The UBC Rose Garden is a notoriously popular spot for weddings. Between the view of the mountains and... well, all the roses, it looks like a picture from a wedding magazine. During the summer, it’s not uncommon to pass by and see the aftermath of one in the form of shredded tissue paper and bruised flowers petals.
Of course, it seems like everybody and their dog is getting married this time of year — 67 per cent of weddings in Canada occur between June and September. Summer officially begins with the summer solstice on June 21, the longest day and shortest night of the year. In more than a few cultures, this day has a load of significance for love and sex, and it feels like reminders of it are everywhere.
If you stuck your head out of the window and looked up at night on June 20, you may have seen an origin of the term “honeymoon” when you saw a full, goldey-colored moon peeping back at you.
Walk down a residential street and take a moment to appreciate the flowerbeds. If you’re single and pick seven different flowers from seven different gardens to put under your pillow on a midsummer’s night, according to Swedish tradition, you’ll dream about your true love.
Head to a beach and check out a bonfire. According to the traditions of a load of cultures, fire is crucial. Whether you jump over it and wish, jump over it with your sweetheart to show your loyalty by not letting go of their hand or light it to ward off spirits, that depends on whether you’re French, Greek, Brazilian, British or one of a few dozen other cultures.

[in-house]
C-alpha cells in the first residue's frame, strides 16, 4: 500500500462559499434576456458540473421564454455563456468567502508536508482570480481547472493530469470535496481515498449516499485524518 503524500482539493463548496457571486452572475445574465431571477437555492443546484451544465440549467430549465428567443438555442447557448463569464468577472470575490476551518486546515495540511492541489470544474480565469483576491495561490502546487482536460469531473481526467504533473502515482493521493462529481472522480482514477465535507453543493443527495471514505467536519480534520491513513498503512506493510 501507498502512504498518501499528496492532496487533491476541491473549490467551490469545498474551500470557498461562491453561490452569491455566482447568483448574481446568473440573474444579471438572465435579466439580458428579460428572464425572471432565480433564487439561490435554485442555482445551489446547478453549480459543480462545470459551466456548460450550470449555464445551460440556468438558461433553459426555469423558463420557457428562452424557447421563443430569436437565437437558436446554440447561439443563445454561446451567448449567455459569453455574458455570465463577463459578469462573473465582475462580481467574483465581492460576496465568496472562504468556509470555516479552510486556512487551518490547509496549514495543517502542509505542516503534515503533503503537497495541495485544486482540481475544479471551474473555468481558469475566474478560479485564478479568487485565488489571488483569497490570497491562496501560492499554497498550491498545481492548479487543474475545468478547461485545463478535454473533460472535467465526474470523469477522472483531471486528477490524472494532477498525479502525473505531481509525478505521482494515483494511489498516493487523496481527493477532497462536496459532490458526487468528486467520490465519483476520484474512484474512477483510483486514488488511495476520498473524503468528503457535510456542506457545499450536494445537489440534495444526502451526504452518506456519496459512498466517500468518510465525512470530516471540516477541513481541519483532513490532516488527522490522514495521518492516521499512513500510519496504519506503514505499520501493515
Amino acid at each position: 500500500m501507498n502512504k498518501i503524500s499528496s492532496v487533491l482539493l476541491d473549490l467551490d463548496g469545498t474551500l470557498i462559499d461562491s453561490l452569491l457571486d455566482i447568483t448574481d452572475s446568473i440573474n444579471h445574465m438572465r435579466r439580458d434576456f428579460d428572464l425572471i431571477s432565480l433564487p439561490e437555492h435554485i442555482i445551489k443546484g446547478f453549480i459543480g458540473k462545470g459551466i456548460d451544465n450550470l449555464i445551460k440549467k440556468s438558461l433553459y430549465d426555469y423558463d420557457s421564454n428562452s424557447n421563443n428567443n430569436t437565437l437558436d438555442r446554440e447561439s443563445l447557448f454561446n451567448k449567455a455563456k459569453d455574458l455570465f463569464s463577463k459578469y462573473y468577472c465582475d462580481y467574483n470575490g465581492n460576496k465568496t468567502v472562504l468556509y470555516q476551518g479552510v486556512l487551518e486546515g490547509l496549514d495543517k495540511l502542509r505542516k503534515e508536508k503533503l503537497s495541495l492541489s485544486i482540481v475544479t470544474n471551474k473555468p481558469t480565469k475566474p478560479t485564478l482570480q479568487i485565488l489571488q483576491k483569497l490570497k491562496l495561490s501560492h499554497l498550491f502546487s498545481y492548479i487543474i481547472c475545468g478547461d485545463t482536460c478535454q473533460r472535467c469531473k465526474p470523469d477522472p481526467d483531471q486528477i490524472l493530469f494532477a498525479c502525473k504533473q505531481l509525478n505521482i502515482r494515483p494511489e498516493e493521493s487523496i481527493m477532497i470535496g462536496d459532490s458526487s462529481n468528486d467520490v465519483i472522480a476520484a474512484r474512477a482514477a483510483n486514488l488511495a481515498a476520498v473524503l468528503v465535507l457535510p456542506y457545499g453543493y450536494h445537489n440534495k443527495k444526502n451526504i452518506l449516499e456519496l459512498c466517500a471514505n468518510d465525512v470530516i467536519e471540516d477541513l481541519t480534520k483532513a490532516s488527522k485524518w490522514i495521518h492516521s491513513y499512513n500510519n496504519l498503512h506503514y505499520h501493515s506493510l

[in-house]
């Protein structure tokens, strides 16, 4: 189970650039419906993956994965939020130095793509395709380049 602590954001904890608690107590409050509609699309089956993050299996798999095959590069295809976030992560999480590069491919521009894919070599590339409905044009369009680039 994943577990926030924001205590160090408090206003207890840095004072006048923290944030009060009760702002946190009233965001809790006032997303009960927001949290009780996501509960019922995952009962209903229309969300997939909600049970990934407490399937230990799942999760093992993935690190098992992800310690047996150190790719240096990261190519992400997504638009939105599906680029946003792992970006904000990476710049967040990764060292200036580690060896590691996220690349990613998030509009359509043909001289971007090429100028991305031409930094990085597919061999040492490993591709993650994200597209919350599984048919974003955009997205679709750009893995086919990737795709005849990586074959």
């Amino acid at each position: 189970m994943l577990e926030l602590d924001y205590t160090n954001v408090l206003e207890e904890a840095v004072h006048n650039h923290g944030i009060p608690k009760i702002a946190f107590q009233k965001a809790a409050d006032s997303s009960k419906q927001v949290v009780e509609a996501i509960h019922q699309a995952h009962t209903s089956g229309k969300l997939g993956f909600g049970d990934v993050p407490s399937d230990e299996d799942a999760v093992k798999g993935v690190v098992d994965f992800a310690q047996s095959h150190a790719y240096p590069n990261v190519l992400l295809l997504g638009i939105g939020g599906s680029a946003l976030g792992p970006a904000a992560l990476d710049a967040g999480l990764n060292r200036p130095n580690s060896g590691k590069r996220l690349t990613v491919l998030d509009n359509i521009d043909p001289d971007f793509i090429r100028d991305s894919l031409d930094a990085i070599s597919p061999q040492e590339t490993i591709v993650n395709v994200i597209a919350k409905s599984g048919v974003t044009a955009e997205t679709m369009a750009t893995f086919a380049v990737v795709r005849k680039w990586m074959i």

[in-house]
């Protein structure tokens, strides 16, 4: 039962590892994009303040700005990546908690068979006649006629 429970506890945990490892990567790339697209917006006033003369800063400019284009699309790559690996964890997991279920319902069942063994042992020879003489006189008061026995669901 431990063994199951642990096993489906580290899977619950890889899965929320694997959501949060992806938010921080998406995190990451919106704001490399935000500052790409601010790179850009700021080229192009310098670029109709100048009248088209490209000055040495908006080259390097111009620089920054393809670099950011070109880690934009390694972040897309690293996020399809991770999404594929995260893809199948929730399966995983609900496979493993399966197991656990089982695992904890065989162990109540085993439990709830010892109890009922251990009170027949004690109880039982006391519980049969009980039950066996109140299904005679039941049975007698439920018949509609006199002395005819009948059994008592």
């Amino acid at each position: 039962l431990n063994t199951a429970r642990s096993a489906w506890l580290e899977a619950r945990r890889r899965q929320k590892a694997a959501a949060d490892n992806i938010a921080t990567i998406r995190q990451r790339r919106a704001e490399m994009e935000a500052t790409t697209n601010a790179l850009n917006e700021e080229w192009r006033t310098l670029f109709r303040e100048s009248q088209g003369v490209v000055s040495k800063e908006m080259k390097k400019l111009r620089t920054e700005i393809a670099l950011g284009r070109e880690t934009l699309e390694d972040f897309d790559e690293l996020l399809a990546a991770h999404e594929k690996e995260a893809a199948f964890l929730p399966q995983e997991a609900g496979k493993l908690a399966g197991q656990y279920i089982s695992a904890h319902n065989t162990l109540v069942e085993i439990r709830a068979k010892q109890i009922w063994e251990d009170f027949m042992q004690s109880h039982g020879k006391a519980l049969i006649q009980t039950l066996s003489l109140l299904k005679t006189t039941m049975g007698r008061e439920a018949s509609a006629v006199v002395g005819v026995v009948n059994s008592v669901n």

These traditions don’t come out of nowhere. While it used to be a popular theory that people bathed once a year in May and still smelled okay in June, but carried flowers to cover up the BO, that’s just a myth. The real reason for the summer wedding obsession has a much less smelly rationale. The solstice is when the first harvest typically took place and fertility rituals go hand-in-hand with harvests. Babies were more likely to survive being born in spring than in winter and spring babies are conceived in summer.
You may find yourself saying, “Yo, Katya, sex and marriage are two wildly different things.” Well, sure. But on an extremely crude level, marriage has basically been about identifying who you’re going to be having sex with. Yeah, we can get excited about cake. But at the end of the day, we’re probably more interested in who we’re licking the frosting off.
So this solstice, feel free to capitalize on the energy that’s been building ever since the days started getting longer and burning away the winter blues. Maybe you want to stay up all night to watch the sunrise. Maybe you want to leave pastries in trees for fairies. Maybe you want to make like most of Europe and find something to do with a bonfire. However you greeted the sunrise June 21, thousands of people at the Pyramids, the Cahokian Mound 72 in Illinois and Stonehenge will have helped you greet it.